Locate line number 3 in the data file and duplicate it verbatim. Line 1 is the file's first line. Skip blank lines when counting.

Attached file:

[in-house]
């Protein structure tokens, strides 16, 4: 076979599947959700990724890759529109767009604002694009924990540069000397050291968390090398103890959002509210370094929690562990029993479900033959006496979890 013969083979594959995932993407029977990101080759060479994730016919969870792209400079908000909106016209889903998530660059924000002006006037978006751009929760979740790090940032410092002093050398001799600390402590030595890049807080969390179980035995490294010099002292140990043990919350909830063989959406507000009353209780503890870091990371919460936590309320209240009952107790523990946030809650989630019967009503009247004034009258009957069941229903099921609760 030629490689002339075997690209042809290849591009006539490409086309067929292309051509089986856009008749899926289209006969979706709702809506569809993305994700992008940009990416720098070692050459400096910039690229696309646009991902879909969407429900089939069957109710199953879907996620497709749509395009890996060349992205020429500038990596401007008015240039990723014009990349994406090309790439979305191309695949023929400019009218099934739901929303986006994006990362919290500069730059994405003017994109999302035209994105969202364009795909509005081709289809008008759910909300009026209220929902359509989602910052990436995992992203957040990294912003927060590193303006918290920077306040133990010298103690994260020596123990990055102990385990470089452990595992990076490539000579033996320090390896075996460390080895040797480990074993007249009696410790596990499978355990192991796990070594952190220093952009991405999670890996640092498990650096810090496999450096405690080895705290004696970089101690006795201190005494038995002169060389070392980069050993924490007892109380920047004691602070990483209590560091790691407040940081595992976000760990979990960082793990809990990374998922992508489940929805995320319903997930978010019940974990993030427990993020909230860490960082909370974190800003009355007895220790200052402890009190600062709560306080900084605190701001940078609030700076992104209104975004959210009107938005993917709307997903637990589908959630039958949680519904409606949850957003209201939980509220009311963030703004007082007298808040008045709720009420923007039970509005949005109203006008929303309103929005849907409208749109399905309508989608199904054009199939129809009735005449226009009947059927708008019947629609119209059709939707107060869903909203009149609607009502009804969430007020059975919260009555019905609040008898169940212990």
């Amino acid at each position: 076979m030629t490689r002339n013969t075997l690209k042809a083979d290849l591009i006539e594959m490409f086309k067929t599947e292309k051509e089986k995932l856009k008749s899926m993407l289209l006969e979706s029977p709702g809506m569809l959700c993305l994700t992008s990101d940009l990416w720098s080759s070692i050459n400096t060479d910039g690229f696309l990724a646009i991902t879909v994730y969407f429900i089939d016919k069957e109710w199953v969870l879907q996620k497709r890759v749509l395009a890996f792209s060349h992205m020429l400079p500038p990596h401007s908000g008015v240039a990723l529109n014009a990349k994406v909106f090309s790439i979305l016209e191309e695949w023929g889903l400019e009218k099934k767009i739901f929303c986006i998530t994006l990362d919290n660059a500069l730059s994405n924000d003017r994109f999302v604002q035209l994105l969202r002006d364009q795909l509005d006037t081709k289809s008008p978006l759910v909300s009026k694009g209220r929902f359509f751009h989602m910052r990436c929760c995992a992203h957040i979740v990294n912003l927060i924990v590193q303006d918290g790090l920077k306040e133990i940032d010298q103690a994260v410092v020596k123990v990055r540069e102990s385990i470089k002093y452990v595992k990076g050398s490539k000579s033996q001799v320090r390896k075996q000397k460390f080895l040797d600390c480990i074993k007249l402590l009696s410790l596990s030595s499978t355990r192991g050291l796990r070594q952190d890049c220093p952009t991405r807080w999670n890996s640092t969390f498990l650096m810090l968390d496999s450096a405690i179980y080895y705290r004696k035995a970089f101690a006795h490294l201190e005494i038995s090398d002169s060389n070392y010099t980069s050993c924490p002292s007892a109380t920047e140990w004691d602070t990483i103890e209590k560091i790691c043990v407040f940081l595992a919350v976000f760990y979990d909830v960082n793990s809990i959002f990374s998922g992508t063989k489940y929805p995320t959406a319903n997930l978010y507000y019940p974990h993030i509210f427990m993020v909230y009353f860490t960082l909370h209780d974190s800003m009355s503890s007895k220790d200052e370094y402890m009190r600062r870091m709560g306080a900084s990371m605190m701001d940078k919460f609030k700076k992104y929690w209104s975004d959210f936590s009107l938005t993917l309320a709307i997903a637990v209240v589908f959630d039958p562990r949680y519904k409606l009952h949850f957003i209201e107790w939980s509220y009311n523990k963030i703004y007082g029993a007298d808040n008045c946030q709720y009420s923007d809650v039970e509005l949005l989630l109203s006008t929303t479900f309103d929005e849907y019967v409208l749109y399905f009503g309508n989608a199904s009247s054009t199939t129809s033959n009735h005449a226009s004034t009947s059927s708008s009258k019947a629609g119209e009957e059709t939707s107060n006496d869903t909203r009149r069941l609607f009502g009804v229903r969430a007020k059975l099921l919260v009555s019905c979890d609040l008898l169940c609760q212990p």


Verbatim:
């Amino acid at each position: 076979m030629t490689r002339n013969t075997l690209k042809a083979d290849l591009i006539e594959m490409f086309k067929t599947e292309k051509e089986k995932l856009k008749s899926m993407l289209l006969e979706s029977p709702g809506m569809l959700c993305l994700t992008s990101d940009l990416w720098s080759s070692i050459n400096t060479d910039g690229f696309l990724a646009i991902t879909v994730y969407f429900i089939d016919k069957e109710w199953v969870l879907q996620k497709r890759v749509l395009a890996f792209s060349h992205m020429l400079p500038p990596h401007s908000g008015v240039a990723l529109n014009a990349k994406v909106f090309s790439i979305l016209e191309e695949w023929g889903l400019e009218k099934k767009i739901f929303c986006i998530t994006l990362d919290n660059a500069l730059s994405n924000d003017r994109f999302v604002q035209l994105l969202r002006d364009q795909l509005d006037t081709k289809s008008p978006l759910v909300s009026k694009g209220r929902f359509f751009h989602m910052r990436c929760c995992a992203h957040i979740v990294n912003l927060i924990v590193q303006d918290g790090l920077k306040e133990i940032d010298q103690a994260v410092v020596k123990v990055r540069e102990s385990i470089k002093y452990v595992k990076g050398s490539k000579s033996q001799v320090r390896k075996q000397k460390f080895l040797d600390c480990i074993k007249l402590l009696s410790l596990s030595s499978t355990r192991g050291l796990r070594q952190d890049c220093p952009t991405r807080w999670n890996s640092t969390f498990l650096m810090l968390d496999s450096a405690i179980y080895y705290r004696k035995a970089f101690a006795h490294l201190e005494i038995s090398d002169s060389n070392y010099t980069s050993c924490p002292s007892a109380t920047e140990w004691d602070t990483i103890e209590k560091i790691c043990v407040f940081l595992a919350v976000f760990y979990d909830v960082n793990s809990i959002f990374s998922g992508t063989k489940y929805p995320t959406a319903n997930l978010y507000y019940p974990h993030i509210f427990m993020v909230y009353f860490t960082l909370h209780d974190s800003m009355s503890s007895k220790d200052e370094y402890m009190r600062r870091m709560g306080a900084s990371m605190m701001d940078k919460f609030k700076k992104y929690w209104s975004d959210f936590s009107l938005t993917l309320a709307i997903a637990v209240v589908f959630d039958p562990r949680y519904k409606l009952h949850f957003i209201e107790w939980s509220y009311n523990k963030i703004y007082g029993a007298d808040n008045c946030q709720y009420s923007d809650v039970e509005l949005l989630l109203s006008t929303t479900f309103d929005e849907y019967v409208l749109y399905f009503g309508n989608a199904s009247s054009t199939t129809s033959n009735h005449a226009s004034t009947s059927s708008s009258k019947a629609g119209e009957e059709t939707s107060n006496d869903t909203r009149r069941l609607f009502g009804v229903r969430a007020k059975l099921l919260v009555s019905c979890d609040l008898l169940c609760q212990p």